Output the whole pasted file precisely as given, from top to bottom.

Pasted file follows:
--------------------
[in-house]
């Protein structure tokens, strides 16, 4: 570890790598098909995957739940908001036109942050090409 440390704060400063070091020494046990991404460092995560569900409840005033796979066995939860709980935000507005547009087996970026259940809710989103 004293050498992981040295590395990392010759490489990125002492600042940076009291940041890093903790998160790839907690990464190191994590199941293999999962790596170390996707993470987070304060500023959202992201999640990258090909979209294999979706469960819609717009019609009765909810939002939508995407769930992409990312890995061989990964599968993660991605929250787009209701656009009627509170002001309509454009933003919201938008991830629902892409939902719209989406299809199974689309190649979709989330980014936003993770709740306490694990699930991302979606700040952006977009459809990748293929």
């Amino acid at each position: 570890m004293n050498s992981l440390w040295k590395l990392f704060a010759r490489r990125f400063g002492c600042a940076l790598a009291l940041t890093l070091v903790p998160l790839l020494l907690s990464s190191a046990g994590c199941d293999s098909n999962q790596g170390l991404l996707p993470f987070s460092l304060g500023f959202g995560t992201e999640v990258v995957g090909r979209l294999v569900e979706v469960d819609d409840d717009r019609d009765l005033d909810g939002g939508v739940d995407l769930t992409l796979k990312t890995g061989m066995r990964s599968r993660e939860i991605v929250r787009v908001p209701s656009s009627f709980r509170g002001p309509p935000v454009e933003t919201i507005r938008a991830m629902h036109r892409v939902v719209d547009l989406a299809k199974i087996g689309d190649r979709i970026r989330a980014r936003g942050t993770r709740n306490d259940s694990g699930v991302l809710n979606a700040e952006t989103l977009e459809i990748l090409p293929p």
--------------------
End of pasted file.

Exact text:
[in-house]
């Protein structure tokens, strides 16, 4: 570890790598098909995957739940908001036109942050090409 440390704060400063070091020494046990991404460092995560569900409840005033796979066995939860709980935000507005547009087996970026259940809710989103 004293050498992981040295590395990392010759490489990125002492600042940076009291940041890093903790998160790839907690990464190191994590199941293999999962790596170390996707993470987070304060500023959202992201999640990258090909979209294999979706469960819609717009019609009765909810939002939508995407769930992409990312890995061989990964599968993660991605929250787009209701656009009627509170002001309509454009933003919201938008991830629902892409939902719209989406299809199974689309190649979709989330980014936003993770709740306490694990699930991302979606700040952006977009459809990748293929």
């Amino acid at each position: 570890m004293n050498s992981l440390w040295k590395l990392f704060a010759r490489r990125f400063g002492c600042a940076l790598a009291l940041t890093l070091v903790p998160l790839l020494l907690s990464s190191a046990g994590c199941d293999s098909n999962q790596g170390l991404l996707p993470f987070s460092l304060g500023f959202g995560t992201e999640v990258v995957g090909r979209l294999v569900e979706v469960d819609d409840d717009r019609d009765l005033d909810g939002g939508v739940d995407l769930t992409l796979k990312t890995g061989m066995r990964s599968r993660e939860i991605v929250r787009v908001p209701s656009s009627f709980r509170g002001p309509p935000v454009e933003t919201i507005r938008a991830m629902h036109r892409v939902v719209d547009l989406a299809k199974i087996g689309d190649r979709i970026r989330a980014r936003g942050t993770r709740n306490d259940s694990g699930v991302l809710n979606a700040e952006t989103l977009e459809i990748l090409p293929p």